My own orientation was unaffected and went well.

Otherwise, no major crises, and for a first week it was amazingly stress free. Although I've been working all through July and August, I find myself full of enthusiasm and energy for my classes, and I'm also looking forward to working in my 25% secondment to the computer-assisted learning office (DE) (have I mentioned this before in here? can't remember). All three of my courses look good and I have a nice and enthusiastic group of students, including a few "fans" - ones who have followed me from other courses. I have one who I believe will have taken four of my classes over the last couple of terms!

I've been blogging up a storm, and have four - count them - four new blogs set up on WordPress, two for my classes, one to function as a kind of homepage for my students and one called College English, which I want to be a place to display links and things of interest to - you guessed it - college English teachers and students.

It's all good, as they say. Wonder how long this cheerful energy will last?
intertext: (deerskin)
Wednesday, July 25th, 2007 12:08 pm
Seen Reading is a simple, elegant idea that I wish I had thought of, except that I have no idea where the author finds the time. She spots someone reading on the subway or bus, or in the park, or in a restaurant, or whereever, notes the author, title and approximate page of the book, goes to the nearest bookstore and finds the passage, copies it, then writes a short paragraph in which she imagines the reader's own life and thoughts. It's fascinating, and somehow magical.

Her Harry Potter post captures the magic of THAT phenomenon very well. Don't worry - no spoilers.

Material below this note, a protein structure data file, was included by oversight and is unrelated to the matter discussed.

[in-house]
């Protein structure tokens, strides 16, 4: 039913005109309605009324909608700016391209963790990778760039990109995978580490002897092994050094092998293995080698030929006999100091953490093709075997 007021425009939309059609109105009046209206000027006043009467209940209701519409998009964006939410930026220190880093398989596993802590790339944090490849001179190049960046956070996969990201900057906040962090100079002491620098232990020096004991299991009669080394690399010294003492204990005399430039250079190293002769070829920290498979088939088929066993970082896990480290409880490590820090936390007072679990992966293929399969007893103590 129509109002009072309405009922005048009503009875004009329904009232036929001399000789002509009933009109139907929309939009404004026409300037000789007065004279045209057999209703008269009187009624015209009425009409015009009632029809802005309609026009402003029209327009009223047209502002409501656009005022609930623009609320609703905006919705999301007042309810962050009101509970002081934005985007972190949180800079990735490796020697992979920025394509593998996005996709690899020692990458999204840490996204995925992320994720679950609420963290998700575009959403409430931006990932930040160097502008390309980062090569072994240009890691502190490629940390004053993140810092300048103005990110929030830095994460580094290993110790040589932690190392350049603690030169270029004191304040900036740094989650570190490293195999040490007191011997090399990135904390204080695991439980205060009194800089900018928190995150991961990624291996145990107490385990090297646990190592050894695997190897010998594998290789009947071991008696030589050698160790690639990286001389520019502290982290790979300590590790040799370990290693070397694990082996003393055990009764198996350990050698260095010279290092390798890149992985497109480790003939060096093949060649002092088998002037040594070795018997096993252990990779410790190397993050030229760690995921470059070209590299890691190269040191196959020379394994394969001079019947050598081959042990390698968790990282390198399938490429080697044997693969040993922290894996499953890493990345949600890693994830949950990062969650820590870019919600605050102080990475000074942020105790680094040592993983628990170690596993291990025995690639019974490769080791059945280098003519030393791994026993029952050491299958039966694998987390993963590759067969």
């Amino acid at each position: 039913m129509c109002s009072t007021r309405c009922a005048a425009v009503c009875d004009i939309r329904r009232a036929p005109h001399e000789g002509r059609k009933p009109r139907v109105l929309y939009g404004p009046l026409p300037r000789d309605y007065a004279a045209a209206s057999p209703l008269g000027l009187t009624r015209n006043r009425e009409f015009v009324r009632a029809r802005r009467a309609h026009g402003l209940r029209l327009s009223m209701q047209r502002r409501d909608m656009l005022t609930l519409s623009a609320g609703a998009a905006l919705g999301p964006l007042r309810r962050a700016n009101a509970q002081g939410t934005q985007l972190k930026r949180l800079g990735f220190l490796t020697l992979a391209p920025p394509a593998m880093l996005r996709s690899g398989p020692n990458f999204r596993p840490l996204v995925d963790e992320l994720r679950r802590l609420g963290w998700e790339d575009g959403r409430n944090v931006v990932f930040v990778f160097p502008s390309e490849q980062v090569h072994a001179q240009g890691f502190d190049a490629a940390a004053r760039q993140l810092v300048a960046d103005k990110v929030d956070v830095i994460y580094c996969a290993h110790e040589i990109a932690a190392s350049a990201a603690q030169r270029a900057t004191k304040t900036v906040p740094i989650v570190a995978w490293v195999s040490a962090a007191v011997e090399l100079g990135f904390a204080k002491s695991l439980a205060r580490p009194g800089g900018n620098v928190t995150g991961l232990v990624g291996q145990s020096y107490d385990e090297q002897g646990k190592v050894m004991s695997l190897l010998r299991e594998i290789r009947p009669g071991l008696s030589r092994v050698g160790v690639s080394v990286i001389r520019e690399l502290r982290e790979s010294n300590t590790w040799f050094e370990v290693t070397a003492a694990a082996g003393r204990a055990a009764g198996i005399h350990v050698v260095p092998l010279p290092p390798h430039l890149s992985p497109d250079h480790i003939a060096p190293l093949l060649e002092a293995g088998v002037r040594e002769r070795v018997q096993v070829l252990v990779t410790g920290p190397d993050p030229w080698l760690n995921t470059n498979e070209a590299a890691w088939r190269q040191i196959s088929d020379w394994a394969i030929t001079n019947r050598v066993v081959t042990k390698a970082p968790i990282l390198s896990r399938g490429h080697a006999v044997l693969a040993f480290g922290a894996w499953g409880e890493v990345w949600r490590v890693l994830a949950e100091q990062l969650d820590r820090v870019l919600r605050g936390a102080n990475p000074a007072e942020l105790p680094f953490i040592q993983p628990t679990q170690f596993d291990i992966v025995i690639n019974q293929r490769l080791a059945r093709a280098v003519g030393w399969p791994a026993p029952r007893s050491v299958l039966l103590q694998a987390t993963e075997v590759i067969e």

intertext: (snowy)
Tuesday, July 10th, 2007 07:57 am
Am I the only person to find something bizarre and very postmodern in the concept of this community, in which people scan their handwritten journals and post them to their LJ? Maybe it's just me, but it seems very Julian Barnes-ish.

Or maybe not. I dunno.
intertext: (Default)
Thursday, June 21st, 2007 11:00 am
I bought myself a permanent account today.

Yay. It feels good.

Ooh. Now I get 130 something userpics - better go make some icons!!
intertext: (deerskin)
Monday, November 20th, 2006 01:46 pm
A link from Scholar'sBlog led me to this entry in the Guardian Blog by author Meg Rosoff. She writes amusingly about "bloody Jeanette Winterson" with her house in Spitalfields (AND, I might add, a place in the country), with minimum furniture and no live-in partner or children. I, too, have often envied Jeanette Winterson her life - she seems to have fallen on her feet in grand style, having Ruth Rendell give her the use of a house on the grounds of Rendell's estate when JW was just starting out, and now buzzing about between the two aforementioned abodes and winter in Capri. I've often wondered how she manages it financially; I know from my days working at a publishing company that royalties rarely pay the bills unless you're JK Rowling or the like. Is she _that_ successful? Or just very good with her money?

I also sympathise with Rosoff's general bemoaning the lack of time to write. One commenter notes drily that you can save a lot of time by NOT reading or writing in blogs instead of getting any work done. Hmm.
intertext: (snowy)
Sunday, November 19th, 2006 10:19 am
I love blogs and blogging, and have been trying (not entirely unsuccessfully) to promote them at my college. I have a class of students set up in LJ - somewhat by default because it was the easiest platform to use and get them into quickly (you can see them by going to [ profile] debbie_g and checking out the friends page). I have a Vox account and a Blogger account, neither of which I use, and have been asking my college to install Moveable Type so that we can have a simple, clean interface for students to use. If that happens, I will move my [ profile] debbie_g account there.

But all this makes me think about why we choose one platform over another. )